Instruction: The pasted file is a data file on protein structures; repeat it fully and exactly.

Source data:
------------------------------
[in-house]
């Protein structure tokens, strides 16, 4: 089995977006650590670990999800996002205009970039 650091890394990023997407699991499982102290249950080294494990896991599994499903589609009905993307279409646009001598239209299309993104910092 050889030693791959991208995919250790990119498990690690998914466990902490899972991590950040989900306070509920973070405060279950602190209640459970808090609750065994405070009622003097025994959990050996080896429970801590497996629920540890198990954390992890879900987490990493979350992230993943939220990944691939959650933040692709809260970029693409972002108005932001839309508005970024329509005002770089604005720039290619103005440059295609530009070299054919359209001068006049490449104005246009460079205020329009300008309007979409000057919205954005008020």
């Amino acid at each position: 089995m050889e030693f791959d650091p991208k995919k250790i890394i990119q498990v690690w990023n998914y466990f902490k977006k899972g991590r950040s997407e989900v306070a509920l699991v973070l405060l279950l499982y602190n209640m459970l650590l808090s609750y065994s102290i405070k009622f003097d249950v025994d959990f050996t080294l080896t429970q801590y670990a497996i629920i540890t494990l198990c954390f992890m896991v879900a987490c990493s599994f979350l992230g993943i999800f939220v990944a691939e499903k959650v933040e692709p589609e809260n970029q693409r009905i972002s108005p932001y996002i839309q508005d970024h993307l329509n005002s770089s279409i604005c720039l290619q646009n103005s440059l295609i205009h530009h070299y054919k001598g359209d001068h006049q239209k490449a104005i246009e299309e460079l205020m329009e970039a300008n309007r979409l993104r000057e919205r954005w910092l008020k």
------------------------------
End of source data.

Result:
[in-house]
């Protein structure tokens, strides 16, 4: 089995977006650590670990999800996002205009970039 650091890394990023997407699991499982102290249950080294494990896991599994499903589609009905993307279409646009001598239209299309993104910092 050889030693791959991208995919250790990119498990690690998914466990902490899972991590950040989900306070509920973070405060279950602190209640459970808090609750065994405070009622003097025994959990050996080896429970801590497996629920540890198990954390992890879900987490990493979350992230993943939220990944691939959650933040692709809260970029693409972002108005932001839309508005970024329509005002770089604005720039290619103005440059295609530009070299054919359209001068006049490449104005246009460079205020329009300008309007979409000057919205954005008020």
């Amino acid at each position: 089995m050889e030693f791959d650091p991208k995919k250790i890394i990119q498990v690690w990023n998914y466990f902490k977006k899972g991590r950040s997407e989900v306070a509920l699991v973070l405060l279950l499982y602190n209640m459970l650590l808090s609750y065994s102290i405070k009622f003097d249950v025994d959990f050996t080294l080896t429970q801590y670990a497996i629920i540890t494990l198990c954390f992890m896991v879900a987490c990493s599994f979350l992230g993943i999800f939220v990944a691939e499903k959650v933040e692709p589609e809260n970029q693409r009905i972002s108005p932001y996002i839309q508005d970024h993307l329509n005002s770089s279409i604005c720039l290619q646009n103005s440059l295609i205009h530009h070299y054919k001598g359209d001068h006049q239209k490449a104005i246009e299309e460079l205020m329009e970039a300008n309007r979409l993104r000057e919205r954005w910092l008020k």